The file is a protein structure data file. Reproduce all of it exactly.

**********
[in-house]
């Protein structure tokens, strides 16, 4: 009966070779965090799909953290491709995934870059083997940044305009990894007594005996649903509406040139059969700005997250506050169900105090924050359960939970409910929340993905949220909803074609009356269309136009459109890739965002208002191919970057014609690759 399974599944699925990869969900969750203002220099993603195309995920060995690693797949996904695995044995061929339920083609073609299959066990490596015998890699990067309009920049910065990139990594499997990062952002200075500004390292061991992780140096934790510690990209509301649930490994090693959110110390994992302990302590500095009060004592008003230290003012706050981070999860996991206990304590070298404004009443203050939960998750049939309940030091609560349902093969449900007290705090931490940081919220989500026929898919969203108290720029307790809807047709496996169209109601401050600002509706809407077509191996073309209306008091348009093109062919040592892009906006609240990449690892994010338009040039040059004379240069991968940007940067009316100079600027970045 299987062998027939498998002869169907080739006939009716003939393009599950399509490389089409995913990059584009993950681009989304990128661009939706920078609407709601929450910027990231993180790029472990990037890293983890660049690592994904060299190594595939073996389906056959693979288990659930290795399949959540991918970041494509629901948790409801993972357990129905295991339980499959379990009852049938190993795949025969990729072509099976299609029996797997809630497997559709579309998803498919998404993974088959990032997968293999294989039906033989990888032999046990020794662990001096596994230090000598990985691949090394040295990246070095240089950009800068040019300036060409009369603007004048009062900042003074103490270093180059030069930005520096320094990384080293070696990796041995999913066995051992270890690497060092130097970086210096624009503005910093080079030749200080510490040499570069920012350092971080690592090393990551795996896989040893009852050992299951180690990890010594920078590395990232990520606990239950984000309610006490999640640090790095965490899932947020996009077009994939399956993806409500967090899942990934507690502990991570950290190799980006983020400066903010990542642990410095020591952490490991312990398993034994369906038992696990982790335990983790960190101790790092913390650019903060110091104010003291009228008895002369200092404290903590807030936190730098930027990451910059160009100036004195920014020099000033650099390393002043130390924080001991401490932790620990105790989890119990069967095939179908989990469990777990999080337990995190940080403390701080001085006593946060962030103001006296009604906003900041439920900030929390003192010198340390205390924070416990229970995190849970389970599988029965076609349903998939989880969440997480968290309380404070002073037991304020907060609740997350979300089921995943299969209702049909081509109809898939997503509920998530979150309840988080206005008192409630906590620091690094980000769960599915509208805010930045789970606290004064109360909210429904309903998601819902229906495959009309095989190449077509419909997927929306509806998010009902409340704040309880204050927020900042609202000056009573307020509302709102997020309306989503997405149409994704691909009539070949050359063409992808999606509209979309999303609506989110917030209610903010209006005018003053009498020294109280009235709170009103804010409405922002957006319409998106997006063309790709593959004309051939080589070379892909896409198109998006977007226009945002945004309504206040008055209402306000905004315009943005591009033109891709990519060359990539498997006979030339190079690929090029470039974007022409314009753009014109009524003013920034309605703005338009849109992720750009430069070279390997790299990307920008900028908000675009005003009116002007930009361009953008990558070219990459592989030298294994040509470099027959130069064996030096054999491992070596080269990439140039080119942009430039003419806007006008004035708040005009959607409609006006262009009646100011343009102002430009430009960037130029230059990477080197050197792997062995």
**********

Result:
[in-house]
């Protein structure tokens, strides 16, 4: 009966070779965090799909953290491709995934870059083997940044305009990894007594005996649903509406040139059969700005997250506050169900105090924050359960939970409910929340993905949220909803074609009356269309136009459109890739965002208002191919970057014609690759 399974599944699925990869969900969750203002220099993603195309995920060995690693797949996904695995044995061929339920083609073609299959066990490596015998890699990067309009920049910065990139990594499997990062952002200075500004390292061991992780140096934790510690990209509301649930490994090693959110110390994992302990302590500095009060004592008003230290003012706050981070999860996991206990304590070298404004009443203050939960998750049939309940030091609560349902093969449900007290705090931490940081919220989500026929898919969203108290720029307790809807047709496996169209109601401050600002509706809407077509191996073309209306008091348009093109062919040592892009906006609240990449690892994010338009040039040059004379240069991968940007940067009316100079600027970045 299987062998027939498998002869169907080739006939009716003939393009599950399509490389089409995913990059584009993950681009989304990128661009939706920078609407709601929450910027990231993180790029472990990037890293983890660049690592994904060299190594595939073996389906056959693979288990659930290795399949959540991918970041494509629901948790409801993972357990129905295991339980499959379990009852049938190993795949025969990729072509099976299609029996797997809630497997559709579309998803498919998404993974088959990032997968293999294989039906033989990888032999046990020794662990001096596994230090000598990985691949090394040295990246070095240089950009800068040019300036060409009369603007004048009062900042003074103490270093180059030069930005520096320094990384080293070696990796041995999913066995051992270890690497060092130097970086210096624009503005910093080079030749200080510490040499570069920012350092971080690592090393990551795996896989040893009852050992299951180690990890010594920078590395990232990520606990239950984000309610006490999640640090790095965490899932947020996009077009994939399956993806409500967090899942990934507690502990991570950290190799980006983020400066903010990542642990410095020591952490490991312990398993034994369906038992696990982790335990983790960190101790790092913390650019903060110091104010003291009228008895002369200092404290903590807030936190730098930027990451910059160009100036004195920014020099000033650099390393002043130390924080001991401490932790620990105790989890119990069967095939179908989990469990777990999080337990995190940080403390701080001085006593946060962030103001006296009604906003900041439920900030929390003192010198340390205390924070416990229970995190849970389970599988029965076609349903998939989880969440997480968290309380404070002073037991304020907060609740997350979300089921995943299969209702049909081509109809898939997503509920998530979150309840988080206005008192409630906590620091690094980000769960599915509208805010930045789970606290004064109360909210429904309903998601819902229906495959009309095989190449077509419909997927929306509806998010009902409340704040309880204050927020900042609202000056009573307020509302709102997020309306989503997405149409994704691909009539070949050359063409992808999606509209979309999303609506989110917030209610903010209006005018003053009498020294109280009235709170009103804010409405922002957006319409998106997006063309790709593959004309051939080589070379892909896409198109998006977007226009945002945004309504206040008055209402306000905004315009943005591009033109891709990519060359990539498997006979030339190079690929090029470039974007022409314009753009014109009524003013920034309605703005338009849109992720750009430069070279390997790299990307920008900028908000675009005003009116002007930009361009953008990558070219990459592989030298294994040509470099027959130069064996030096054999491992070596080269990439140039080119942009430039003419806007006008004035708040005009959607409609006006262009009646100011343009102002430009430009960037130029230059990477080197050197792997062995």